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  • Real multiplicities: post-identity and the changing face of arts education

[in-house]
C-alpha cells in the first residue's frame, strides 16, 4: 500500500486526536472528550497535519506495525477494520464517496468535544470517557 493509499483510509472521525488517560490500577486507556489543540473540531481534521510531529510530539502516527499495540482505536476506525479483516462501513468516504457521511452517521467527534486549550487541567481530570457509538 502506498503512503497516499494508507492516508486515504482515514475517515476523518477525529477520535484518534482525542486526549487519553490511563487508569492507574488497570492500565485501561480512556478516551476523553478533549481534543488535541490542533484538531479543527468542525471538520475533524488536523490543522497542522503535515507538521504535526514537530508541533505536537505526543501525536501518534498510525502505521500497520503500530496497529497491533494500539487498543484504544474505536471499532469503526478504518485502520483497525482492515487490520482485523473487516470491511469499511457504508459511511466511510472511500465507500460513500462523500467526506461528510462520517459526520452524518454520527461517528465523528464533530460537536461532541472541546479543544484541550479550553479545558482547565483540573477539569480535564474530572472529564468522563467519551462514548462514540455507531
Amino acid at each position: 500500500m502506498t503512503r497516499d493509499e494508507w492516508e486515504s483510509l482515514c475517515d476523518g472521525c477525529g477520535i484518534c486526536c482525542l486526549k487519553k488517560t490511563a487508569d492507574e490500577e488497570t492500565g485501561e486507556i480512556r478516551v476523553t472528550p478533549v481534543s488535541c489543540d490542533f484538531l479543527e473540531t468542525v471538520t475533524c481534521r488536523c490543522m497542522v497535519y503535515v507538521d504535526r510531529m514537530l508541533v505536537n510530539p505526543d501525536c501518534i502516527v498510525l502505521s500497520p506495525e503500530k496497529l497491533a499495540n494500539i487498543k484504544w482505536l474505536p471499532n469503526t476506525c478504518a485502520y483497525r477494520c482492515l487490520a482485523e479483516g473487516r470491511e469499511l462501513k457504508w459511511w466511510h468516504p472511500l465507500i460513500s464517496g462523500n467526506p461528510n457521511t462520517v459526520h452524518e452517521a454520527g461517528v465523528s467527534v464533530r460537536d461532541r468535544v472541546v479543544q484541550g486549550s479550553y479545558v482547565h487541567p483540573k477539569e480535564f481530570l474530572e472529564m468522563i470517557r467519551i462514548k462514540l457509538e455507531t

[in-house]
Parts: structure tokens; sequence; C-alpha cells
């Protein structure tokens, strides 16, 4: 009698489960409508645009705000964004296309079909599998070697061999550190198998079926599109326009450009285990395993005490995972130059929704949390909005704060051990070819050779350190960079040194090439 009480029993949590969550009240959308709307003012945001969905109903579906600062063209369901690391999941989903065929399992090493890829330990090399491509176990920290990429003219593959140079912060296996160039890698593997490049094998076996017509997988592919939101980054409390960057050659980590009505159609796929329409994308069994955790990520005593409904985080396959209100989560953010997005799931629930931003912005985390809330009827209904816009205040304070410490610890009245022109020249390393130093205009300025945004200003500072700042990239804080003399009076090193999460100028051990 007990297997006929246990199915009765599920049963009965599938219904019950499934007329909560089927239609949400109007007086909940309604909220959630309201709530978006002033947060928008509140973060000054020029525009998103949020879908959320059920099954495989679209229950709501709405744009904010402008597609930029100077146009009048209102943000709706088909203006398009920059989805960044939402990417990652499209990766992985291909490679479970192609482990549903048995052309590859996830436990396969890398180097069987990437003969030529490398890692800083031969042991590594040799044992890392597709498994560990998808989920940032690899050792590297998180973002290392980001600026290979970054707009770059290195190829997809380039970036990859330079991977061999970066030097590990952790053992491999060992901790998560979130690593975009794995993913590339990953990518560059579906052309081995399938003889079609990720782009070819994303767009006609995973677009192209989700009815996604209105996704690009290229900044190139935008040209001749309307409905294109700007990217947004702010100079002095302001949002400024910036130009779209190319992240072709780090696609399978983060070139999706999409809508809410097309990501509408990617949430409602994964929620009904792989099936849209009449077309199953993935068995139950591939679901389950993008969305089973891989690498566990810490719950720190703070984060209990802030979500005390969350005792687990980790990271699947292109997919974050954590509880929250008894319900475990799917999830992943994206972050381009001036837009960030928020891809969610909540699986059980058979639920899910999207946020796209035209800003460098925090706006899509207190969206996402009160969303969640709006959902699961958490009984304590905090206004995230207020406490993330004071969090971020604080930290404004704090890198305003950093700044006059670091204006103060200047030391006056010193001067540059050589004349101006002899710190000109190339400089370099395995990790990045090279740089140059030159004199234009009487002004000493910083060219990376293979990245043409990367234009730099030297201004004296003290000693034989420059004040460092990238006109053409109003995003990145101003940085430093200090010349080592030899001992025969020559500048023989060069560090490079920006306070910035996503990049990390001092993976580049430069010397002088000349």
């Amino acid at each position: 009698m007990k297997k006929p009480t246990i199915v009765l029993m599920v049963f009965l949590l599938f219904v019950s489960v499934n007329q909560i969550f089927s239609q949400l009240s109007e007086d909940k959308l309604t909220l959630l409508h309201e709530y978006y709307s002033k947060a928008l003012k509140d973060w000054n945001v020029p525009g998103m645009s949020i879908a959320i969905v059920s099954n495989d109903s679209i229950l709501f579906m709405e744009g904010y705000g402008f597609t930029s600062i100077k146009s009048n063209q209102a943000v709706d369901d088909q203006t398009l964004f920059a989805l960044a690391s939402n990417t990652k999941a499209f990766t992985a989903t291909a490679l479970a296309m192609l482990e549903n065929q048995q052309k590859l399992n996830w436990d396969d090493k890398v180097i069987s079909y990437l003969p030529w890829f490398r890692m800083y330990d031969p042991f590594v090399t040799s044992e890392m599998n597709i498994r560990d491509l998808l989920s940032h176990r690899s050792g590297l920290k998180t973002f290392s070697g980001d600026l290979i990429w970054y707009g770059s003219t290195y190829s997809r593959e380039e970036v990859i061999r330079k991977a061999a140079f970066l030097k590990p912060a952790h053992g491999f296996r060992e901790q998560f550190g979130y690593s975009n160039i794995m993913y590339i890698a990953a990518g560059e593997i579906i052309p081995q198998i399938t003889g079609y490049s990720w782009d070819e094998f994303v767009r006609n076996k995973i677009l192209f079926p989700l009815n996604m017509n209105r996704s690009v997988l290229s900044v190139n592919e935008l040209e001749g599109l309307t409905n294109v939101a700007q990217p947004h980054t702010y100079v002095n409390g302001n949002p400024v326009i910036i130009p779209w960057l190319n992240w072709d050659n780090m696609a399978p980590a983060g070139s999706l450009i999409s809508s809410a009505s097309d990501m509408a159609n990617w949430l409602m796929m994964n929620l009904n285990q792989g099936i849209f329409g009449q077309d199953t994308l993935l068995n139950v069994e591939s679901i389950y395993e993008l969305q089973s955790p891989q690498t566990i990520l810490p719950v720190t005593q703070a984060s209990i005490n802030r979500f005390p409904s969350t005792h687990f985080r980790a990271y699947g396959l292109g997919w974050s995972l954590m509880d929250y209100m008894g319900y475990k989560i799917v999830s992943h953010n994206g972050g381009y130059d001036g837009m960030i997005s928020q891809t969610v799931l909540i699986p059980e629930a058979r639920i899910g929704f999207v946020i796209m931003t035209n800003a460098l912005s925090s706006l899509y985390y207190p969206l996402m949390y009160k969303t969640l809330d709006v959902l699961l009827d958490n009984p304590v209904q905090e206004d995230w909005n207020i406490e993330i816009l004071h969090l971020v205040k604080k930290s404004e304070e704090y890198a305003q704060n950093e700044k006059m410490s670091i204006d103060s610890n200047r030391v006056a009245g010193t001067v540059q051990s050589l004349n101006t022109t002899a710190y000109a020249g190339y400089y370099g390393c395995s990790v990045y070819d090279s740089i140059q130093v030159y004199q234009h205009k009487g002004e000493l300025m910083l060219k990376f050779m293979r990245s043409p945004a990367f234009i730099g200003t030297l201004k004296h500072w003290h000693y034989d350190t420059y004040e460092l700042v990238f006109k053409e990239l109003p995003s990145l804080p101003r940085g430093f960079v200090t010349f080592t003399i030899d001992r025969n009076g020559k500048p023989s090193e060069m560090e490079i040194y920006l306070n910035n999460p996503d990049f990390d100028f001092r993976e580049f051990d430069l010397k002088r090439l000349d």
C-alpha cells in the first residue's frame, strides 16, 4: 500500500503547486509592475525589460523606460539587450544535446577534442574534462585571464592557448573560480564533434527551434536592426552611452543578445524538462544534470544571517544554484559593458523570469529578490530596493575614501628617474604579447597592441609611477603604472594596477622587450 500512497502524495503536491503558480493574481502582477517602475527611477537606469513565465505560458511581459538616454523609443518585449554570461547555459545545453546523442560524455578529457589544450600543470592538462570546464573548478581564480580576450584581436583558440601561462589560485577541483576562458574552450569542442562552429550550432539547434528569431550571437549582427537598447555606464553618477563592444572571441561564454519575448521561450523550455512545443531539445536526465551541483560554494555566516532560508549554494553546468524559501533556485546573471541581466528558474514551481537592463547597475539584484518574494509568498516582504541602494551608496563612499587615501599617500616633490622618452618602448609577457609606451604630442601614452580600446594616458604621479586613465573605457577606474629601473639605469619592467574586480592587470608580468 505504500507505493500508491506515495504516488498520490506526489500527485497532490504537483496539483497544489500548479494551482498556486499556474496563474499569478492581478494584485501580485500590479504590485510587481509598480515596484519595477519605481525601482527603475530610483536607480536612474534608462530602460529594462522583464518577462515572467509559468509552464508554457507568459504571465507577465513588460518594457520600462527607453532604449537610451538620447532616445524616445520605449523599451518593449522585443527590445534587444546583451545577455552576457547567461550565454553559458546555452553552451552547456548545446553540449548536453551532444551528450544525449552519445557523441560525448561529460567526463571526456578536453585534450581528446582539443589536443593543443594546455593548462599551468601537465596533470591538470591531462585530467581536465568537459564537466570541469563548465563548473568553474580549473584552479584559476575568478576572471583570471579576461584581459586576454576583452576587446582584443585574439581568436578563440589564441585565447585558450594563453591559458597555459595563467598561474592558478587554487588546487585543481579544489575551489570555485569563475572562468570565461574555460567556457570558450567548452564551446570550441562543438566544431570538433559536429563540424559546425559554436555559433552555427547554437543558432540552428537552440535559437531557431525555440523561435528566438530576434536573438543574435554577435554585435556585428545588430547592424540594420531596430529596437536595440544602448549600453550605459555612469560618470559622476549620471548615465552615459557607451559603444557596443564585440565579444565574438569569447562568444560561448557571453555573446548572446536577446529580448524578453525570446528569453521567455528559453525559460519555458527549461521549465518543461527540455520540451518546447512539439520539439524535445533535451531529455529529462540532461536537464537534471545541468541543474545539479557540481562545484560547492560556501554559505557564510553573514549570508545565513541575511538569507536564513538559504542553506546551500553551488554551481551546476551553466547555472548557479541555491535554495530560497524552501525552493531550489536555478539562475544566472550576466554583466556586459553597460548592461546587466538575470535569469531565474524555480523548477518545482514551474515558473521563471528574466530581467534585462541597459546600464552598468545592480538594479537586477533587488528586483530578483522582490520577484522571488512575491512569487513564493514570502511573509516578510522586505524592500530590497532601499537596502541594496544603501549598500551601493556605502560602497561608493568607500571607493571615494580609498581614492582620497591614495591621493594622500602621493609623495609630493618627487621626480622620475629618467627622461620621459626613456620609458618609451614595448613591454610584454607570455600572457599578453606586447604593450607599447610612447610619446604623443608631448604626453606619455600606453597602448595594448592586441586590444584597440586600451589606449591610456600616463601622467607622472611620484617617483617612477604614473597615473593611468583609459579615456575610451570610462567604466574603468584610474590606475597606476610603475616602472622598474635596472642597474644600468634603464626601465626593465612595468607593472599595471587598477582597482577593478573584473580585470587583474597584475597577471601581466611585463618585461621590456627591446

• Being human is a finite entity, defined by specific qualities, ideals, or characteristics. In Deleuzian terms, the posthuman is a stage of transition, never reaching representation because it is always changing and becoming. This dissertation explores the subjectivity of mostly Canadian, contemporary artists and arts teachers as informed and negotiated by the posthuman. Six secondary and post secondary arts educators submitted artworks and artist statements for this study. Theirs’, and the artworks and responses of David Hoffos, Nancy Paterson, Catherine Richards, David Rokeby, Jana Sterbak, Nell Tenhaaf, and Norman White, through published works, past interviews, and personal websites, have been critically examined. Furthering arts-based research, I have presented some material through a graphic novel format and interpreted findings through my own artistic video response. Identity and post-identity issues have been examined through Lacanian and Deleuzian/Guattarian critical social theories, exploring their affects on arts education. An accompanying website has been created to communicate the study, provide access to required forms, enable communication and collaboration between artists and educators, and provide a final web-based exhibition of the art and results of this study. This arts-based research reveals the shifting desires of participant artists, teachers, and researcher, as desiring machines. It suggests that post-identity structures are located in the psychic Real, which are largely and unethically untapped in current humanist education. While both old and new media are currently used in art making, new forms of visual media advance understandings of identity by revealing how artist and teacher identities are changing with technology, and with the posthuman visual culture in which they negotiate. Art education and visual studies have a vested interest in this visual culture. This is applied to a transformative visual studies curriculum at the teacher education level, where suggested practices will result in a direct impact on curriculum and pedagogy within the general school system as new teachers enter the field. This can bring art education to a place that better fits the heavily visual, cyber savvy society in which our current learning community lives and creates.
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